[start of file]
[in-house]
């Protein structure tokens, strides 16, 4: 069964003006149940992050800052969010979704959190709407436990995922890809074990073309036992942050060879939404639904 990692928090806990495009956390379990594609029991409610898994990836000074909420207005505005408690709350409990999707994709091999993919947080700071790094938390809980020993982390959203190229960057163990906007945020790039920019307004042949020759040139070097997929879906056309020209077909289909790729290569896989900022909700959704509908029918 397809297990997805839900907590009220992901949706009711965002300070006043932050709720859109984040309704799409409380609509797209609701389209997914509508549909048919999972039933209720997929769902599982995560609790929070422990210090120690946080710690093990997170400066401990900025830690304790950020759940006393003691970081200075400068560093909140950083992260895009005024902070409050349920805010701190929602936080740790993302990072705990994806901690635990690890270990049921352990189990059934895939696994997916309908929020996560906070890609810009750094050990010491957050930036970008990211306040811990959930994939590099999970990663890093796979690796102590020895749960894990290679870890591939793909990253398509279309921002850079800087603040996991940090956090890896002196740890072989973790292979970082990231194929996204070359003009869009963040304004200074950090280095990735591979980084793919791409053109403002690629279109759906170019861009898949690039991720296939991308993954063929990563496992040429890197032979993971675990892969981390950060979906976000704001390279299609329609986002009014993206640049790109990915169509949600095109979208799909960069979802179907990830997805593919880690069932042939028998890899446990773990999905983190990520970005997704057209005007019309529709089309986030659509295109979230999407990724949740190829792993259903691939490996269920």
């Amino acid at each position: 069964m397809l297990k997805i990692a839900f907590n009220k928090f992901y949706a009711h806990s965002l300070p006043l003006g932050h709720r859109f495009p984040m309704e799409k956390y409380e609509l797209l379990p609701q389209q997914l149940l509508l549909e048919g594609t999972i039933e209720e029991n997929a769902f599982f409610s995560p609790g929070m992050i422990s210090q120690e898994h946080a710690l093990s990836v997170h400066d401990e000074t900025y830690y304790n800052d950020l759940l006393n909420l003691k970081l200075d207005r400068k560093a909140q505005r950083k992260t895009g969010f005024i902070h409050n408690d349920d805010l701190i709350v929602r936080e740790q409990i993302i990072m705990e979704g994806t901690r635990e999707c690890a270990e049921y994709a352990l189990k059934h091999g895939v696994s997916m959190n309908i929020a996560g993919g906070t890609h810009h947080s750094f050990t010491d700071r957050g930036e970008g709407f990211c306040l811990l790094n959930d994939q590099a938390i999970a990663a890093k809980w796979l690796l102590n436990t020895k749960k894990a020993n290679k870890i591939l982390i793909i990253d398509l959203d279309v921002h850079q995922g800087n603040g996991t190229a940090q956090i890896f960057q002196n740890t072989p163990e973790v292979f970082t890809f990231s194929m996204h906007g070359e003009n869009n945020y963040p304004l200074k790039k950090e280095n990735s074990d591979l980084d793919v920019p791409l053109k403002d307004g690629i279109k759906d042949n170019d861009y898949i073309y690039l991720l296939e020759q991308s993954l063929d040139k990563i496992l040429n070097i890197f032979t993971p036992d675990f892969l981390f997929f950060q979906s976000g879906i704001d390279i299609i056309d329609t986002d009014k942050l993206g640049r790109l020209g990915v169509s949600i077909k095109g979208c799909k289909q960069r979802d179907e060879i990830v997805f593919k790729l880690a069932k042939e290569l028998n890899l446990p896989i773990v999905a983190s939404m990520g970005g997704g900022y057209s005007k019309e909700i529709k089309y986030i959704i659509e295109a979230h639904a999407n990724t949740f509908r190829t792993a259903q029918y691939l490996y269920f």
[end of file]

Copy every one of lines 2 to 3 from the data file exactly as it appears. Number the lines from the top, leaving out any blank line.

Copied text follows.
């Protein structure tokens, strides 16, 4: 069964003006149940992050800052969010979704959190709407436990995922890809074990073309036992942050060879939404639904 990692928090806990495009956390379990594609029991409610898994990836000074909420207005505005408690709350409990999707994709091999993919947080700071790094938390809980020993982390959203190229960057163990906007945020790039920019307004042949020759040139070097997929879906056309020209077909289909790729290569896989900022909700959704509908029918 397809297990997805839900907590009220992901949706009711965002300070006043932050709720859109984040309704799409409380609509797209609701389209997914509508549909048919999972039933209720997929769902599982995560609790929070422990210090120690946080710690093990997170400066401990900025830690304790950020759940006393003691970081200075400068560093909140950083992260895009005024902070409050349920805010701190929602936080740790993302990072705990994806901690635990690890270990049921352990189990059934895939696994997916309908929020996560906070890609810009750094050990010491957050930036970008990211306040811990959930994939590099999970990663890093796979690796102590020895749960894990290679870890591939793909990253398509279309921002850079800087603040996991940090956090890896002196740890072989973790292979970082990231194929996204070359003009869009963040304004200074950090280095990735591979980084793919791409053109403002690629279109759906170019861009898949690039991720296939991308993954063929990563496992040429890197032979993971675990892969981390950060979906976000704001390279299609329609986002009014993206640049790109990915169509949600095109979208799909960069979802179907990830997805593919880690069932042939028998890899446990773990999905983190990520970005997704057209005007019309529709089309986030659509295109979230999407990724949740190829792993259903691939490996269920």
């Amino acid at each position: 069964m397809l297990k997805i990692a839900f907590n009220k928090f992901y949706a009711h806990s965002l300070p006043l003006g932050h709720r859109f495009p984040m309704e799409k956390y409380e609509l797209l379990p609701q389209q997914l149940l509508l549909e048919g594609t999972i039933e209720e029991n997929a769902f599982f409610s995560p609790g929070m992050i422990s210090q120690e898994h946080a710690l093990s990836v997170h400066d401990e000074t900025y830690y304790n800052d950020l759940l006393n909420l003691k970081l200075d207005r400068k560093a909140q505005r950083k992260t895009g969010f005024i902070h409050n408690d349920d805010l701190i709350v929602r936080e740790q409990i993302i990072m705990e979704g994806t901690r635990e999707c690890a270990e049921y994709a352990l189990k059934h091999g895939v696994s997916m959190n309908i929020a996560g993919g906070t890609h810009h947080s750094f050990t010491d700071r957050g930036e970008g709407f990211c306040l811990l790094n959930d994939q590099a938390i999970a990663a890093k809980w796979l690796l102590n436990t020895k749960k894990a020993n290679k870890i591939l982390i793909i990253d398509l959203d279309v921002h850079q995922g800087n603040g996991t190229a940090q956090i890896f960057q002196n740890t072989p163990e973790v292979f970082t890809f990231s194929m996204h906007g070359e003009n869009n945020y963040p304004l200074k790039k950090e280095n990735s074990d591979l980084d793919v920019p791409l053109k403002d307004g690629i279109k759906d042949n170019d861009y898949i073309y690039l991720l296939e020759q991308s993954l063929d040139k990563i496992l040429n070097i890197f032979t993971p036992d675990f892969l981390f997929f950060q979906s976000g879906i704001d390279i299609i056309d329609t986002d009014k942050l993206g640049r790109l020209g990915v169509s949600i077909k095109g979208c799909k289909q960069r979802d179907e060879i990830v997805f593919k790729l880690a069932k042939e290569l028998n890899l446990p896989i773990v999905a983190s939404m990520g970005g997704g900022y057209s005007k019309e909700i529709k089309y986030i959704i659509e295109a979230h639904a999407n990724t949740f509908r190829t792993a259903q029918y691939l490996y269920f």